Our Brand Is Crisis is based loosely on a 2005 documentary, which was based on a 2002 Bolivian presidential election. In a way it's triple-distilled truth, but mostly it feels like an over-interpreted copy of a copy of a copy.
In case you weren't following South American politics in the early 2000s, here's the scene: Bolivia isn't doing great. Dictators, democracy and internationalization aren't going over great with the people. In a crowded presidential race, one of the candidates is running on a platform of "everything is fine, so shut up." He hires American campaign consultants who are so good at making him over, manipulating the press and slandering his opponent that he manages to eke out a victory. Then he turns out to be a dickbag.
The film is a look at how that dickbag sausage was made, following his consultants as they swing the election. But while the documentary was a cautionary tale about exporting American-style politics, the new movie—directed by David Gordon Green (Pineapple Express) and produced by the politically active silver fox George Clooney—drills a simpler message: "Politics are evil." It's not a subtle position, but you can tell from the title this is not a movie about nuance. Sandra Bullock is a master campaign strategist, but she hates crowded spaces. Get it? She runs campaigns but hates people. Didn't catch that? Don't worry, somebody in the film explains it outright.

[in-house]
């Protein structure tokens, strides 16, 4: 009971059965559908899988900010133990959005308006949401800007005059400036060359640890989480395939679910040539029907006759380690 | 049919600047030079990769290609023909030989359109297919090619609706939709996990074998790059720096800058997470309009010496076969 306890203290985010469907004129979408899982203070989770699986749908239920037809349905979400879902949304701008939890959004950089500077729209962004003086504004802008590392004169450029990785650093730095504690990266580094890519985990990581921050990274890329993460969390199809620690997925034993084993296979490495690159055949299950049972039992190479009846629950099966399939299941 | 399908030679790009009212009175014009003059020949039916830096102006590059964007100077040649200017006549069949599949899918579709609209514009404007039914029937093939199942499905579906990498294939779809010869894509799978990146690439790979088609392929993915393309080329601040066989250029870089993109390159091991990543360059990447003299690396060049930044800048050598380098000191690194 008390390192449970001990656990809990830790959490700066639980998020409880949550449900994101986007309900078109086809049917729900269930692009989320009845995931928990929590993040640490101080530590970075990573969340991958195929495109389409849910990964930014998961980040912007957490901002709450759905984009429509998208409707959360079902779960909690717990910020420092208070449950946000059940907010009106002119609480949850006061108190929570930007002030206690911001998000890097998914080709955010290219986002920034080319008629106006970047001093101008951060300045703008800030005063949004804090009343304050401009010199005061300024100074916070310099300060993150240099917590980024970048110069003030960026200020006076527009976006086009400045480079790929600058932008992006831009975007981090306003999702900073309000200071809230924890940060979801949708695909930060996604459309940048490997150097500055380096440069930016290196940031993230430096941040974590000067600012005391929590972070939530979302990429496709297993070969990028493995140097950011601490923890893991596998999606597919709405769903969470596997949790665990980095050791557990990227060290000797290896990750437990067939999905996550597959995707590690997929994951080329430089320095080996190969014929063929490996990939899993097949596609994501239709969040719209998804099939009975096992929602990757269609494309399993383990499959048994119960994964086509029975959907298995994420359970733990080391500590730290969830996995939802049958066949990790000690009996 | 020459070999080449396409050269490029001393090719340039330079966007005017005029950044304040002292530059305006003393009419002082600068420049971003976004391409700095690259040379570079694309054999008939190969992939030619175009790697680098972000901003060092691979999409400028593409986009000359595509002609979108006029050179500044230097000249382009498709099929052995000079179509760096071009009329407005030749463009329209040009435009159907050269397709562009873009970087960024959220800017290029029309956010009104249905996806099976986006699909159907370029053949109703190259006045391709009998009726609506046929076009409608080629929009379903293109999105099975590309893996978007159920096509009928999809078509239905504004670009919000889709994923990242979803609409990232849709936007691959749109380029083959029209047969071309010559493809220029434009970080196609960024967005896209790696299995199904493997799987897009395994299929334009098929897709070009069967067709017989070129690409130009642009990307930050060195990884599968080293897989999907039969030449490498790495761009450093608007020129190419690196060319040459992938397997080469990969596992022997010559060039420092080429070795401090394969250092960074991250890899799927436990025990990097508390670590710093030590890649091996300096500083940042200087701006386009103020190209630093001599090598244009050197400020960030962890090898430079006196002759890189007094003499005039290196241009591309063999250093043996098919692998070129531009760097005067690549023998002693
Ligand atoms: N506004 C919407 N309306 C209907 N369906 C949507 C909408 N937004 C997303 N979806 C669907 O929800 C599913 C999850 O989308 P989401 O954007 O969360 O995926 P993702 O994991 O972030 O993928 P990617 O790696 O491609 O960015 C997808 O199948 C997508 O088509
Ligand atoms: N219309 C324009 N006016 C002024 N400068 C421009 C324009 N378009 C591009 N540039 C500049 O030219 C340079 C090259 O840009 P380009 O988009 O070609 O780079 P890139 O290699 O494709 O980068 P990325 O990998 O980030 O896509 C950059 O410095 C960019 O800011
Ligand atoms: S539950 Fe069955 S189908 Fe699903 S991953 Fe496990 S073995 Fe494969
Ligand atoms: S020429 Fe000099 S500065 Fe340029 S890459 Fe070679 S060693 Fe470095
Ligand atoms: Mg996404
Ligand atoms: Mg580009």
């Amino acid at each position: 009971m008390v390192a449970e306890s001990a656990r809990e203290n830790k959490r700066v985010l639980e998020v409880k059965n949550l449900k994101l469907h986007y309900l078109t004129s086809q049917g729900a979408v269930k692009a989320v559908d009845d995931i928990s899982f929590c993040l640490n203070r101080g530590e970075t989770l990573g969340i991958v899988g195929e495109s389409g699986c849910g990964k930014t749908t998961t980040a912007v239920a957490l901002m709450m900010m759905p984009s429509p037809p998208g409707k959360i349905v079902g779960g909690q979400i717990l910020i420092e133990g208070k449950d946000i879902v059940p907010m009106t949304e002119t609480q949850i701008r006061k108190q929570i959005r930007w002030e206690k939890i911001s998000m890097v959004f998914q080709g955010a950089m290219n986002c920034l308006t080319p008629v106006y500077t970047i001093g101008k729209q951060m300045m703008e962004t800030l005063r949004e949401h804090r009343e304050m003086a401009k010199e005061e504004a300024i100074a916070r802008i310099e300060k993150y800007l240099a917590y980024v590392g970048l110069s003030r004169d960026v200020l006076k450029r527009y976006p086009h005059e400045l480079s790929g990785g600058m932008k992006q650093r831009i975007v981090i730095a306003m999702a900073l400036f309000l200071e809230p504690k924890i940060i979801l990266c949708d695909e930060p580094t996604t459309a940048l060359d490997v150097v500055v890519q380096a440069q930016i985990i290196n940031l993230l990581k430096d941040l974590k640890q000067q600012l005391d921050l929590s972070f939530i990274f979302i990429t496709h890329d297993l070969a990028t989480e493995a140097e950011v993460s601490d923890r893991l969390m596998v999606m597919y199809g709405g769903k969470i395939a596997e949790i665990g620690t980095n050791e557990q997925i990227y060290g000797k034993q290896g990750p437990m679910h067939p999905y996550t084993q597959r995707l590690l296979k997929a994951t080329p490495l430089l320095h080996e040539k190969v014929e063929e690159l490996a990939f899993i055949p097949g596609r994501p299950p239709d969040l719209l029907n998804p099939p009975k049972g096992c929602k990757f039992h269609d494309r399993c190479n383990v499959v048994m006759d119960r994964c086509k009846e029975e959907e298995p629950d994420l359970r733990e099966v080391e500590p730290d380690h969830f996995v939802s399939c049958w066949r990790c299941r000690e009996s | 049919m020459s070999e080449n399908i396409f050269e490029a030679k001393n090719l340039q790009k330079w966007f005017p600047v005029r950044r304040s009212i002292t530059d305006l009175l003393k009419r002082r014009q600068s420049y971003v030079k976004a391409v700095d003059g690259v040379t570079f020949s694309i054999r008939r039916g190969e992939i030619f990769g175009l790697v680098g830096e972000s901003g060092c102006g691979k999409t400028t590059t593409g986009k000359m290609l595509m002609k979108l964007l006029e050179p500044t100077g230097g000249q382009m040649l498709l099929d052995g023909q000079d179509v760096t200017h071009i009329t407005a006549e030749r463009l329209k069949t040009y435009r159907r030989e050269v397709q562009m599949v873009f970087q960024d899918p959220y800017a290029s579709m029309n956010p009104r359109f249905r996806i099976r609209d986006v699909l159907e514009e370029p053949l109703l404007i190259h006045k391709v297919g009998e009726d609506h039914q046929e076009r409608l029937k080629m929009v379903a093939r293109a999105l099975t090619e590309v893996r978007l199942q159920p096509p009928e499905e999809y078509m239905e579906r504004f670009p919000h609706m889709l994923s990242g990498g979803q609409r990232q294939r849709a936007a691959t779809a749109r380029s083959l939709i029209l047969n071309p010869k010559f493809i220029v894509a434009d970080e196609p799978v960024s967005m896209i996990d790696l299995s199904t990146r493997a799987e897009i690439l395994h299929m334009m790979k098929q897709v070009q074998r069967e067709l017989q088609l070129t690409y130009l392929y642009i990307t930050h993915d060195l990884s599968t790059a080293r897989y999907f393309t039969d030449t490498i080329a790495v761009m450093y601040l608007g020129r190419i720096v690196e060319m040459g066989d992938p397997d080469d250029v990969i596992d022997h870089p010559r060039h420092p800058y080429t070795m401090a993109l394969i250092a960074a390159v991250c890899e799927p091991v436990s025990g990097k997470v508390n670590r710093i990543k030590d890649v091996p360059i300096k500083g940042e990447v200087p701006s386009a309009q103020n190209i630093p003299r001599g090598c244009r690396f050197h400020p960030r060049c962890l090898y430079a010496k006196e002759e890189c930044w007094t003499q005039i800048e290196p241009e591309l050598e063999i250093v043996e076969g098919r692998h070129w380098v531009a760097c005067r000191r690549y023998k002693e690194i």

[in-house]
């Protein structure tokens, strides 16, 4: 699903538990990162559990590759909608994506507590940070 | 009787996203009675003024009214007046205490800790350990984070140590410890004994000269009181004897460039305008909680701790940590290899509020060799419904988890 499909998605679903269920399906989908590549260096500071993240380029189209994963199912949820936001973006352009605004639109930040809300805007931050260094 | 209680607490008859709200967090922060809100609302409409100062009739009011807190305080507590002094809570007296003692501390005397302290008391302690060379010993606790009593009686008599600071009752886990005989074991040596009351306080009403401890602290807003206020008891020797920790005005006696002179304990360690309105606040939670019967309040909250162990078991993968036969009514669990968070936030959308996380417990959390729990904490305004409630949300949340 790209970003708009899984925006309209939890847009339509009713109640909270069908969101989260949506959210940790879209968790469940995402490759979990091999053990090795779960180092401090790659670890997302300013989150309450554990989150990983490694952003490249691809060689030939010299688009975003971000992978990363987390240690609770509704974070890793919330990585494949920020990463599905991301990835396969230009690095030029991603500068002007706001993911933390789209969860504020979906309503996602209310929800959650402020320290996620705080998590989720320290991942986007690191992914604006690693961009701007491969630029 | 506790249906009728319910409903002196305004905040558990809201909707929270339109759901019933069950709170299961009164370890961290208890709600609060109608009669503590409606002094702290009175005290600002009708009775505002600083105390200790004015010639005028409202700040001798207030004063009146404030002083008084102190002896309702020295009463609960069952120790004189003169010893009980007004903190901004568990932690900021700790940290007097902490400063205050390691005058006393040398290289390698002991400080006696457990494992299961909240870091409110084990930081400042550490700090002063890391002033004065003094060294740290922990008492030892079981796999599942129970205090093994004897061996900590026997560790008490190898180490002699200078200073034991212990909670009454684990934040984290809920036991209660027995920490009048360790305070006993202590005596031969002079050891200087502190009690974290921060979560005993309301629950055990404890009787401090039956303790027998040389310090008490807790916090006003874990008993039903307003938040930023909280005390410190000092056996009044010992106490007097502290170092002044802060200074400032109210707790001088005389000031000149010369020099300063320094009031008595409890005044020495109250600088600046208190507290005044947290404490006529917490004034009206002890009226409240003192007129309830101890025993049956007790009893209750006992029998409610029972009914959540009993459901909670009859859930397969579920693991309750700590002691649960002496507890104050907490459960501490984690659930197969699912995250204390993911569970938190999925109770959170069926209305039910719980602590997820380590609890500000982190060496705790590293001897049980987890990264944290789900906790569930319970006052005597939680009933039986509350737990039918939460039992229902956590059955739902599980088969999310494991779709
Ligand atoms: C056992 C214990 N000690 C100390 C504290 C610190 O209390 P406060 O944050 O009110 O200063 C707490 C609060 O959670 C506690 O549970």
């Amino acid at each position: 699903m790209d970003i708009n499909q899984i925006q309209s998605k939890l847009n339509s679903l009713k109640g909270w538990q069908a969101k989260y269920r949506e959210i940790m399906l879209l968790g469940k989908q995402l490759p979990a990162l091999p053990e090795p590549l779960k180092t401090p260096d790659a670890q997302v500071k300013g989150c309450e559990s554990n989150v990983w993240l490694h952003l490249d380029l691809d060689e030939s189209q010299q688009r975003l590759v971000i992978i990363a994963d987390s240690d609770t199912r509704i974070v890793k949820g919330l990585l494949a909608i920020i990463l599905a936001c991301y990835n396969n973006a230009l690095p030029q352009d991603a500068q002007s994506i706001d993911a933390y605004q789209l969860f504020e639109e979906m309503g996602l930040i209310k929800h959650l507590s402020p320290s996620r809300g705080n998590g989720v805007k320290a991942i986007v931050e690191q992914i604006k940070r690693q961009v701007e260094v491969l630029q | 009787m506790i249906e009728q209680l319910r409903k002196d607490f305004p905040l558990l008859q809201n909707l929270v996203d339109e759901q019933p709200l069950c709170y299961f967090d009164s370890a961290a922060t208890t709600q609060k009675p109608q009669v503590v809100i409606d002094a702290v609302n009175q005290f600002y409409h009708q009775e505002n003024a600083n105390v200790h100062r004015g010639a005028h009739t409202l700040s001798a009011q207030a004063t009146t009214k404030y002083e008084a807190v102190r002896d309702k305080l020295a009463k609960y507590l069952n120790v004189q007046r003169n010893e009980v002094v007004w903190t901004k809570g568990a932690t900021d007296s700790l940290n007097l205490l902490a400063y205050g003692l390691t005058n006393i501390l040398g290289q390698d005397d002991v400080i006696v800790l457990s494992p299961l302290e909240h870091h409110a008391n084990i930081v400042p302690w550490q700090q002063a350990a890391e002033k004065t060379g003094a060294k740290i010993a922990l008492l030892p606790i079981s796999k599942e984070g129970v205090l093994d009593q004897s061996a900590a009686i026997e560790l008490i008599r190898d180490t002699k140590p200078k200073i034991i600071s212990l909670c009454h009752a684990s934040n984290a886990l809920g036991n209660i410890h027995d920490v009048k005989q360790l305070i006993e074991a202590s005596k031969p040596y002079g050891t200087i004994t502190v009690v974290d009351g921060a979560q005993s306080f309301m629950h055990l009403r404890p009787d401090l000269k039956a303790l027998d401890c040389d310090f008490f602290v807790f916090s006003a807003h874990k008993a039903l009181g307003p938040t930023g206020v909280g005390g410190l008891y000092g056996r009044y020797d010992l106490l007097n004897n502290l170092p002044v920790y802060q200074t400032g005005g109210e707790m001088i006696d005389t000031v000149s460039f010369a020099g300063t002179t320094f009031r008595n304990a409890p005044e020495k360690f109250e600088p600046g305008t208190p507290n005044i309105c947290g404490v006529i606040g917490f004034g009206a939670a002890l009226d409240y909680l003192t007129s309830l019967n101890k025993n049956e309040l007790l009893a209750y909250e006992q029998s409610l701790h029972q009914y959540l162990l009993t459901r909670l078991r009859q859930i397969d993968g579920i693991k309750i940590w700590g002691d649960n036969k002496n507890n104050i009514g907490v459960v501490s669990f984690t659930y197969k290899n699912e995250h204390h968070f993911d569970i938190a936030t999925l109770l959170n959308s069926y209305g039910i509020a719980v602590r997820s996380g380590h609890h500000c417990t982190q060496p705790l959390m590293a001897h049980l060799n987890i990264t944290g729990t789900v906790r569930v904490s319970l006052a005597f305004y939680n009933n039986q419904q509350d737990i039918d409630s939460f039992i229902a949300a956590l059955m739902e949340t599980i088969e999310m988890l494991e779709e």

The script perches comfortably on the nose, but Bullock adds off-the-nose nuance. Her retired-genius-with-a-troubled-past-and-a-heart-of-gold feels fresh thanks to her fun quirks, like snacking exclusively on potato chips and carrying around a bottle of Newman's Own Steak Sauce. She even makes cheesy lines like "Nothing is wrong in politics except not winning" seem like reasonable things for an adult to say. Billy Bob Thornton, who injects sleaze into any script he gets, plays her rival. I could watch them go back and forth (Bullock wins) all day.
The acting and some decently funny moments (like a llama getting hit by a car, which I felt guilty for laughing at) mask the feeling of being force-fed idealism well. But as with all force-feeding, I still ended up feeling sick to my stomach when it was over.
Critic's Grade: B-
SEE IT: Our Brand Is Crisis is rated R. It opens Friday at Cedar Hills, Eastport, Clackamas, Cornelius and Oak Grove.